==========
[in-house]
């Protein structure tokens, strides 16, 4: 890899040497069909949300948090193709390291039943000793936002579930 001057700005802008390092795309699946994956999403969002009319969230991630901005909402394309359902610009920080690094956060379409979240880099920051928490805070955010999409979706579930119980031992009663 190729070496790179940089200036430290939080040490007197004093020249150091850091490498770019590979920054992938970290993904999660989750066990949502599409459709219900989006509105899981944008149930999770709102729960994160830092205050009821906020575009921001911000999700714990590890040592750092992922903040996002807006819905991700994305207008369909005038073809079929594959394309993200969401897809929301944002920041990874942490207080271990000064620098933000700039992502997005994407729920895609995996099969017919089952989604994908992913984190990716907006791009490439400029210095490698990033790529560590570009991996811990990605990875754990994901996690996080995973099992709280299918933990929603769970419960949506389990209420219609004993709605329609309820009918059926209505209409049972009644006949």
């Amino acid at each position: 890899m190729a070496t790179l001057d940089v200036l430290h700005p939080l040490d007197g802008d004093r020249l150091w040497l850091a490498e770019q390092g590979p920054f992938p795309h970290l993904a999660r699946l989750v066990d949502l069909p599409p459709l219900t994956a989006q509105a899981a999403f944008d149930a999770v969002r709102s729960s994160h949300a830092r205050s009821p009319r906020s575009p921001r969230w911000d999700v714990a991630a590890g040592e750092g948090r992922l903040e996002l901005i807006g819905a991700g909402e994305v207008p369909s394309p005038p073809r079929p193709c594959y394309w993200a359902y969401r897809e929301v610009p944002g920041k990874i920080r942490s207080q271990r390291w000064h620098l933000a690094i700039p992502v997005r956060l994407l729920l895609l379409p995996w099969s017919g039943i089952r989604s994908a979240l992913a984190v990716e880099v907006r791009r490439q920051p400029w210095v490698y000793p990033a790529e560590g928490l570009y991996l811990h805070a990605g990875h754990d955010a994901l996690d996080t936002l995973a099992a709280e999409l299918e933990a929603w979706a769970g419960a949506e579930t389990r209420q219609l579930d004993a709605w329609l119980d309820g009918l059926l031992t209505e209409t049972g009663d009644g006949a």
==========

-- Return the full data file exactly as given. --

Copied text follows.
[in-house]
């Protein structure tokens, strides 16, 4: 890899040497069909949300948090193709390291039943000793936002579930 001057700005802008390092795309699946994956999403969002009319969230991630901005909402394309359902610009920080690094956060379409979240880099920051928490805070955010999409979706579930119980031992009663 190729070496790179940089200036430290939080040490007197004093020249150091850091490498770019590979920054992938970290993904999660989750066990949502599409459709219900989006509105899981944008149930999770709102729960994160830092205050009821906020575009921001911000999700714990590890040592750092992922903040996002807006819905991700994305207008369909005038073809079929594959394309993200969401897809929301944002920041990874942490207080271990000064620098933000700039992502997005994407729920895609995996099969017919089952989604994908992913984190990716907006791009490439400029210095490698990033790529560590570009991996811990990605990875754990994901996690996080995973099992709280299918933990929603769970419960949506389990209420219609004993709605329609309820009918059926209505209409049972009644006949």
């Amino acid at each position: 890899m190729a070496t790179l001057d940089v200036l430290h700005p939080l040490d007197g802008d004093r020249l150091w040497l850091a490498e770019q390092g590979p920054f992938p795309h970290l993904a999660r699946l989750v066990d949502l069909p599409p459709l219900t994956a989006q509105a899981a999403f944008d149930a999770v969002r709102s729960s994160h949300a830092r205050s009821p009319r906020s575009p921001r969230w911000d999700v714990a991630a590890g040592e750092g948090r992922l903040e996002l901005i807006g819905a991700g909402e994305v207008p369909s394309p005038p073809r079929p193709c594959y394309w993200a359902y969401r897809e929301v610009p944002g920041k990874i920080r942490s207080q271990r390291w000064h620098l933000a690094i700039p992502v997005r956060l994407l729920l895609l379409p995996w099969s017919g039943i089952r989604s994908a979240l992913a984190v990716e880099v907006r791009r490439q920051p400029w210095v490698y000793p990033a790529e560590g928490l570009y991996l811990h805070a990605g990875h754990d955010a994901l996690d996080t936002l995973a099992a709280e999409l299918e933990a929603w979706a769970g419960a949506e579930t389990r209420q219609l579930d004993a709605w329609l119980d309820g009918l059926l031992t209505e209409t049972g009663d009644g006949a």